This wine displayed the varieties distinct white pepper both on the nose and on the palate. The wines medium + acidity helped to lift the lemon, zest, citrus blossom and pear aromas that were displayed both on the nose and palate. The mix of lemon and pepper seemed to present almost like ginger on the nose. A touch of cream and chalky minerality help round out this wines flavour profile, which is quite delightful. The finish doesn’t quite stick around but this is a great wine for the price.
Have you ever had a Gruner before? What did you think?
Second only to Sauvignon Blanc in New Zealand, Pinot Noir is planted all over New Zealand. In Central Otago where this wine is produced, however, Pinot Noir is king. There are varying sub-climates in the region ranging from quite warm to a little bit cool. As one might expect the warmer climates see riper richer wines and the cooler ones edgier wines with more crunchy fruit. In the Bannockburn appellation where this wine is produced the climate is quite warm and this richer style definitely comes through.
Akarua is one of the largest vineyard owners in the area with about 125 hectares of land under vine at the time of writing. Of course much of this land has come to them through acquisition of other vineyards. Their vineyards in the area provide a variety of slight variances in climate and exposure, which contribute in the final blend of a lot of their wines.
The wine in question, the 2016 Akarua Pinot Noir is definitely very elegant right off the bat. Upon putting my nose the glass their is definite dark cherry, dark plum, baking spice, liquorice, earth and thyme profile going on here. Perhaps a little over-oaked for my taste with a definite proportion of new oak but it’s well integrated and with a couple of years should integrate. On the palate the wine is medium-bodied but definitely moving towards medium +. Concentrated cherry and plum with great depth. Definite spicy and herbaceous thing going on, on the back end giving the wine some further interest. Slightly grippy fine-grained tannins lead to a medium + finish. Overall this is damn good Central Otago Pinot Noir. Was there things stylistically that I would have preferred? I would say so but all-in-all this is delicious, has a great mouthfeel and holds true to the style of the region. Worth picking up and I would definitely drink again, particularly with the right wine pairing, thinking duck with seasonal veg or a succulent pork dish.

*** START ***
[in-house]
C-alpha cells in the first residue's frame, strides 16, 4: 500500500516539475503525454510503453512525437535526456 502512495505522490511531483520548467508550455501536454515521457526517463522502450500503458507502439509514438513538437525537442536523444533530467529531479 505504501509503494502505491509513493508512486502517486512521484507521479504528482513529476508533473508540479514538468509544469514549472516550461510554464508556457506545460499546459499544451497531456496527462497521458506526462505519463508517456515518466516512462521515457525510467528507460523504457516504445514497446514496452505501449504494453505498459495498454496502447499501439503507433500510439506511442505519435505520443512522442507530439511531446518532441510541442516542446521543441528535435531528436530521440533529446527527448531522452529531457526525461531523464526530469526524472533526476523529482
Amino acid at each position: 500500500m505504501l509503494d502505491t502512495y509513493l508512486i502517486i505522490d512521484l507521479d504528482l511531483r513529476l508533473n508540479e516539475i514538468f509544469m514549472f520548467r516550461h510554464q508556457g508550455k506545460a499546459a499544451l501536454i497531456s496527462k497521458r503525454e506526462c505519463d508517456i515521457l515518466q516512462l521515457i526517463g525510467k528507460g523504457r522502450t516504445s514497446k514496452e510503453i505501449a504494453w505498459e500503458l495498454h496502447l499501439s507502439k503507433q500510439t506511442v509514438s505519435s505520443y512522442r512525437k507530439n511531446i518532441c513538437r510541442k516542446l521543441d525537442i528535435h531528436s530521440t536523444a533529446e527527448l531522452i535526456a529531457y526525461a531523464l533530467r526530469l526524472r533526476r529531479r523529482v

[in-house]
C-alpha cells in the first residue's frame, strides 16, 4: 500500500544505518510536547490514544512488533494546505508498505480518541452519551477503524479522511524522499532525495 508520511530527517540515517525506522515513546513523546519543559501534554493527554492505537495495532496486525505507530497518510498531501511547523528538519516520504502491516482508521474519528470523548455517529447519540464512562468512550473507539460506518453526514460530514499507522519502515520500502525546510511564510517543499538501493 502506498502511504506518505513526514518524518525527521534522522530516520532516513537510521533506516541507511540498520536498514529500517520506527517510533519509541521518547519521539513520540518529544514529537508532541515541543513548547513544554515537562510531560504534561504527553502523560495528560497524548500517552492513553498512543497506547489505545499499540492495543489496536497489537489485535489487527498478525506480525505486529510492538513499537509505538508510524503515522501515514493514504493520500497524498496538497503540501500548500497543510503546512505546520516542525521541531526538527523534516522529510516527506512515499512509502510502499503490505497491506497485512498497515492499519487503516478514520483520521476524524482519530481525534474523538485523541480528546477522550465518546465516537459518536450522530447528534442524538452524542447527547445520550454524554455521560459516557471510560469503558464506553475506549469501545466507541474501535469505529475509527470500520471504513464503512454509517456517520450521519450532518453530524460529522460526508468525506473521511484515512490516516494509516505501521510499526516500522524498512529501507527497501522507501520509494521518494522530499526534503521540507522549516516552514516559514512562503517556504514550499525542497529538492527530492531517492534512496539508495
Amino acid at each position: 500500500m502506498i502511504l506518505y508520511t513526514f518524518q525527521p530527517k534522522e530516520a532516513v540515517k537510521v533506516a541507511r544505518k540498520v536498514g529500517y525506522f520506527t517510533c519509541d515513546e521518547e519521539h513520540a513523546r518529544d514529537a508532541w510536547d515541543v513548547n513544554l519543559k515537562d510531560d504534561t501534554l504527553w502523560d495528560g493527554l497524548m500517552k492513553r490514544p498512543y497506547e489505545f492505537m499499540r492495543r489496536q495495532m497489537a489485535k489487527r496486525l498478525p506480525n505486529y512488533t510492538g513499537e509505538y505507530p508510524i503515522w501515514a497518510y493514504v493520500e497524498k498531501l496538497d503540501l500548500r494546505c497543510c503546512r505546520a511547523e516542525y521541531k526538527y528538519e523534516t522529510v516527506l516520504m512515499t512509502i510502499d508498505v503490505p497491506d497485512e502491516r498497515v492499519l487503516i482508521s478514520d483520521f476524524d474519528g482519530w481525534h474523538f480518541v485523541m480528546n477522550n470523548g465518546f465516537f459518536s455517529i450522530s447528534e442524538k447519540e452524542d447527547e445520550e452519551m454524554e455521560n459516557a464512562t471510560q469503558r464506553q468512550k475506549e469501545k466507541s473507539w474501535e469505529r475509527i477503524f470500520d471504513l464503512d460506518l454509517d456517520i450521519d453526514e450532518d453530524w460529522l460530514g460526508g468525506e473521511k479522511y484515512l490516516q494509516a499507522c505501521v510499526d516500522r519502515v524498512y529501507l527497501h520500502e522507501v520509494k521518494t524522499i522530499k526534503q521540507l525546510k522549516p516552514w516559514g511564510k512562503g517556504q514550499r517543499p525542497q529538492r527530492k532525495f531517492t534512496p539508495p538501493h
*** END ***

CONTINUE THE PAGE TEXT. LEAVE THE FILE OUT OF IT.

Have you had this wine before? Want to try it? I’d love to hear your thoughts.
When I first tasted this wine a few years ago, I thought it was delicious but I was thoroughly confused about where the damn thing was made. I was eating at one of my favorite restaurants, and it was suggested that I try a glass of this wine. It is from Faugères the server said as she presented me with the bottle for review. I knew it was from France but where exactly was less clear. The wine was bright but also ripe, peppery, concentrated and even a little funky. Turns out Faugères is in the south of France in the Languedoc, a region I have even visited, but somehow had not heard of this AOC.
When it comes to this winery, there is also a Canadian connection. Frederic Brouca, although originally from France, married a Canadian and spent considerable time in Ottawa (at the time of writing I am not sure if he is still a resident there or not). In any case, I am confident this Canadian connection is part of the reason this small French producer has had such an impact on the Canadian wine scene.
As for the wine, it is low-intervention with minimal sulfur. The picking is done with precision, and often early to ensure freshness in the wine. Native yeasts, neutral oak, hand harvesting and gravity fed winemaking all contribute to the freshness, funk and impeccable taste of this terroir driven single-vineyard “Champs Pentus” GSM blend.